Even worse, they definitely don’t fit.
What should you do?
As with any processes, there are exceptions. But the important difference this time is that you are in control of the exceptions.
Rather than wanting to sell your services to any company you come across, you are now making these decisions on who to work with yourself. This moves you to being much more conscious about how you can add value, and gives you more control of the buying relationship.
There are some very good reasons you may decide to define someone as a prospect despite the fact they clearly don’t meet your criteria.
Qualifying a prospect on your own terms
- The portfolio prospect. They are such a well-known, on-trend or well-respected brand in your area, that you can use any work you do with them to win other work, grow your reputation or gain speaking opportunities. Even if they are actually tiny and they will never spend more than 1% of your annual minimum order value (MOV).
- The foot in the door. Their tiny first project value – well below your project MOV – is offset by their potential longer term or lifetime value. In other words, they have a lot of potential. How you judge or value this potential is up to you. Typically this looks like a bigger client starting a relationship with you by testing you with a small, low risk project.
- The stretch client. Everything is a great fit. Ah, apart from one big thing. They might be in completely the wrong sector – but wanting your best-fit product. Or perhaps they want a service you don’t typically provide, but you know them, their industry, competitors, problems etc. inside out. You think carefully before tackling this one – if it fits with your mission and your positioning, then go for it. If not, stay focused and say no.
- Wrong job, right company. Your contact is a very lowly Supporting Assistant Intern, or possibly a very senior Director of Completely Irrelevant Area – but for a really interesting, good-fit organisation. And you’re struggling to find any other contact or way in to a better contact through all the usual channels (LinkedIn, Google, company websites etc.) Time to stop and think. Is it better to spend precious time seeking for a way in to this single possible prospect – or should you spend that time communicating with the people you are already building a relevant relationship with?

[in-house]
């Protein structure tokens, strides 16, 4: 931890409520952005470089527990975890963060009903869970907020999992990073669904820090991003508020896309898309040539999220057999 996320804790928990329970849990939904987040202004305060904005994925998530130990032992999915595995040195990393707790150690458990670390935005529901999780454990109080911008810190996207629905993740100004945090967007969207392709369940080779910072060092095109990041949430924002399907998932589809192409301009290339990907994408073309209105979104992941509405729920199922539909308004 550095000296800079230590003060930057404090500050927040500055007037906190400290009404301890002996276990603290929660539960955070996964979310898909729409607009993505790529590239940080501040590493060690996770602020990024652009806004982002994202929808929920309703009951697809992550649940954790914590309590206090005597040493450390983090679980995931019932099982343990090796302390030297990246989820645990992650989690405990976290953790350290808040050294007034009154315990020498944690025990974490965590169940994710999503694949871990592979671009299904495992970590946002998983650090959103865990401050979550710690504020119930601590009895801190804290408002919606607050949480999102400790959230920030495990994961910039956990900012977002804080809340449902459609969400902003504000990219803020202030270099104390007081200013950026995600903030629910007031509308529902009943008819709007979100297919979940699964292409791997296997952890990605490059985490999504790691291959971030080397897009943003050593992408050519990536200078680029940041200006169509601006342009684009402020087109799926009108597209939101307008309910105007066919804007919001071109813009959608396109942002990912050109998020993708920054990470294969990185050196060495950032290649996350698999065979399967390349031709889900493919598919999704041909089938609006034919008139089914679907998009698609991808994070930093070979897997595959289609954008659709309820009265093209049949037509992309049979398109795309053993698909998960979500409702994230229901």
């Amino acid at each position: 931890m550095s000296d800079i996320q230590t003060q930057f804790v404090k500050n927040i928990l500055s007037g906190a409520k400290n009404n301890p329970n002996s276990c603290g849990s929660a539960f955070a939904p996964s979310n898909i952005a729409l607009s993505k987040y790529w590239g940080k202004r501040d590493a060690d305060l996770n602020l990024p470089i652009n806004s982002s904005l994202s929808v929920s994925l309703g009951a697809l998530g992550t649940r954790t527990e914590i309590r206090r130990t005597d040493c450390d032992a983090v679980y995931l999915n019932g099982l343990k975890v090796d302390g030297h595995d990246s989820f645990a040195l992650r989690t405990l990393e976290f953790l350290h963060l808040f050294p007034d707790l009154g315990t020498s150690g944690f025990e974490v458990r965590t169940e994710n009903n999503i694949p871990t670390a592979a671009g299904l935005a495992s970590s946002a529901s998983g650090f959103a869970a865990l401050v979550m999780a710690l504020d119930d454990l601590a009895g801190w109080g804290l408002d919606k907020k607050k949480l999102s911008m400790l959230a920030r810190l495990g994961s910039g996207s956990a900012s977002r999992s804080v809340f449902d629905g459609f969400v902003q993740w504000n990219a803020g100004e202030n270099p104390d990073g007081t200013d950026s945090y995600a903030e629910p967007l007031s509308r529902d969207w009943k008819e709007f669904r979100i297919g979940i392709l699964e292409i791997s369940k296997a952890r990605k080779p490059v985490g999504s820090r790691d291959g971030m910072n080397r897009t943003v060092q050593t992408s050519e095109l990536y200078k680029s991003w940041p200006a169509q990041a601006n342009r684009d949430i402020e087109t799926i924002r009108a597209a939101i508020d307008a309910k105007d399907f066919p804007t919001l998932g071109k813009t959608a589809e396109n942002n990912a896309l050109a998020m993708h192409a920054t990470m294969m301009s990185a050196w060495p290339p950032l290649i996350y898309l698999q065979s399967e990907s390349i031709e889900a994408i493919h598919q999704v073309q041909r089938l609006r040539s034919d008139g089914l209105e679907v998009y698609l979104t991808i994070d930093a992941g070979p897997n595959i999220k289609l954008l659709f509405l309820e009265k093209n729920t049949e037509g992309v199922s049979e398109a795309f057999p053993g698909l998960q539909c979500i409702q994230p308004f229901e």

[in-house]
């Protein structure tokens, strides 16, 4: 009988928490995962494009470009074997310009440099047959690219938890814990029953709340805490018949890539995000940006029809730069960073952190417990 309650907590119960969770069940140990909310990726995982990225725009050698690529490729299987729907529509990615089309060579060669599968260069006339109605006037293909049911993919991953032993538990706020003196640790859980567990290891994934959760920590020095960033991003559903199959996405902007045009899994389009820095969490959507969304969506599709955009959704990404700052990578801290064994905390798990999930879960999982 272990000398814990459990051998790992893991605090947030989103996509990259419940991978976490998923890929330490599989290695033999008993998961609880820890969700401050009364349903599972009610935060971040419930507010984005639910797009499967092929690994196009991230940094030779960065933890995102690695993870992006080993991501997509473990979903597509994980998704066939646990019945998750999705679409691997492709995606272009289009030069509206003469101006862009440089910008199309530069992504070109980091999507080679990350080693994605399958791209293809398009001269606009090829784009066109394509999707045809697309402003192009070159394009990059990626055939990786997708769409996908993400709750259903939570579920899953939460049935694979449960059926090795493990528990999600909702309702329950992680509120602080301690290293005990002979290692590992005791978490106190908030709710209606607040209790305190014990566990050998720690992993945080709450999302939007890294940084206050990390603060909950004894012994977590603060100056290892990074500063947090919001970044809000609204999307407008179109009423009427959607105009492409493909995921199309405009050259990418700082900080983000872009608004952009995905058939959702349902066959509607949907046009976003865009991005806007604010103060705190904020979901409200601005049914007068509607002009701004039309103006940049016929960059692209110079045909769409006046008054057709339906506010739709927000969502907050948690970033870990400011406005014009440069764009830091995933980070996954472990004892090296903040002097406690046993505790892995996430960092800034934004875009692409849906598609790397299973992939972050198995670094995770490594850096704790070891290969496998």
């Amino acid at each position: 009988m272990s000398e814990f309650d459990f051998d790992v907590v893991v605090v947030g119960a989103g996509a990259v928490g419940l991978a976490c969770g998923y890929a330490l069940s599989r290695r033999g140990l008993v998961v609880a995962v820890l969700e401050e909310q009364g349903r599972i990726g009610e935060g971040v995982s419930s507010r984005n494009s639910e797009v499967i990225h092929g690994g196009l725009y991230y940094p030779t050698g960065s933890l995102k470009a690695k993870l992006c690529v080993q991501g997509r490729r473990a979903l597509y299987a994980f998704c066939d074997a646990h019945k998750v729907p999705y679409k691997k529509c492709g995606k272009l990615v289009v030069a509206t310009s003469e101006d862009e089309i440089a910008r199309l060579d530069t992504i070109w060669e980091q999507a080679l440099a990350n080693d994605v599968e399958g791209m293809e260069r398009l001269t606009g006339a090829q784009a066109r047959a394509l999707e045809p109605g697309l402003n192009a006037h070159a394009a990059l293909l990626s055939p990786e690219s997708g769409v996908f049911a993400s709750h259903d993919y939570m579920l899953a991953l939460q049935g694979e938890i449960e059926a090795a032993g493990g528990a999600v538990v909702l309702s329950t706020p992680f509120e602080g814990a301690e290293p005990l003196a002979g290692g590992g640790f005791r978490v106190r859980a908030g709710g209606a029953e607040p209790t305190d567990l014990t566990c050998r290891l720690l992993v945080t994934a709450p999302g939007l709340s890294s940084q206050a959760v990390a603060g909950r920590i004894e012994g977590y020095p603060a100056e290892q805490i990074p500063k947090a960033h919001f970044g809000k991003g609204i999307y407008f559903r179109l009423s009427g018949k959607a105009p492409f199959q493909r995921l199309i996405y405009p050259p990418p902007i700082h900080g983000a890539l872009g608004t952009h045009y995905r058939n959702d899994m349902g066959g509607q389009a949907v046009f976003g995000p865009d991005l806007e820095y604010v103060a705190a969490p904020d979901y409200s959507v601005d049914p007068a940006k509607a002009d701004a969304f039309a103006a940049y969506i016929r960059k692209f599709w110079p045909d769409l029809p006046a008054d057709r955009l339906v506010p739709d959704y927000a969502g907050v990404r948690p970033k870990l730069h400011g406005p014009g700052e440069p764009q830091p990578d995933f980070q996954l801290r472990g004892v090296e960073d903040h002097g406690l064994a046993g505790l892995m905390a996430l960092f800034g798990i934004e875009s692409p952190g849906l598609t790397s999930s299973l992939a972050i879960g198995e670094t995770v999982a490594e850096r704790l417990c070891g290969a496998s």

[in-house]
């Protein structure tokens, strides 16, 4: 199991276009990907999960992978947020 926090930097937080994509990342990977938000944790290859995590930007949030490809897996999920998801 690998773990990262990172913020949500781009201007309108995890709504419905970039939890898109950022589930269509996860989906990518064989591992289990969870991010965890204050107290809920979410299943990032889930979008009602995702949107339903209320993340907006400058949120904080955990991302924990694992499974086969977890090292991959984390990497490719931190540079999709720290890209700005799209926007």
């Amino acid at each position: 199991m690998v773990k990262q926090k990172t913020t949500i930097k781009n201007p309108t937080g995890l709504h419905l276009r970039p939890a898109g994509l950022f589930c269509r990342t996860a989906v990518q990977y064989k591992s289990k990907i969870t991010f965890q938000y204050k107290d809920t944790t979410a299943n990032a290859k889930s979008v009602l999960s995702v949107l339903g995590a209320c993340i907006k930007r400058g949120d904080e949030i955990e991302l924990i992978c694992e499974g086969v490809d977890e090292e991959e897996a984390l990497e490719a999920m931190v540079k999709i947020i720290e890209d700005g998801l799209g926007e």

- Right company, wrong time. All’s good with qualification, you get on like a house on fire, you’ve learnt lots about them, but do you know what? They simply don’t need you at the moment. This often feels a bit sad, but the action here is simply to keep in regular contact and get to know them better. It’s companies like these who’ll refer you to others – even though they haven’t used you, they fully understand what you do and have a relationship with you. And then, when the time comes, you’ll be there. It might be 10 years later, but then again – how long would you like to be in business?
So there you go.
I hope that’s a useful way to think about your own sales pipeline and prospect database – remembering that for SMEs it’s rarely about quantity. It’s about fit, and to find that out you have to do some planning, some digging, lots of learning and lots of listening.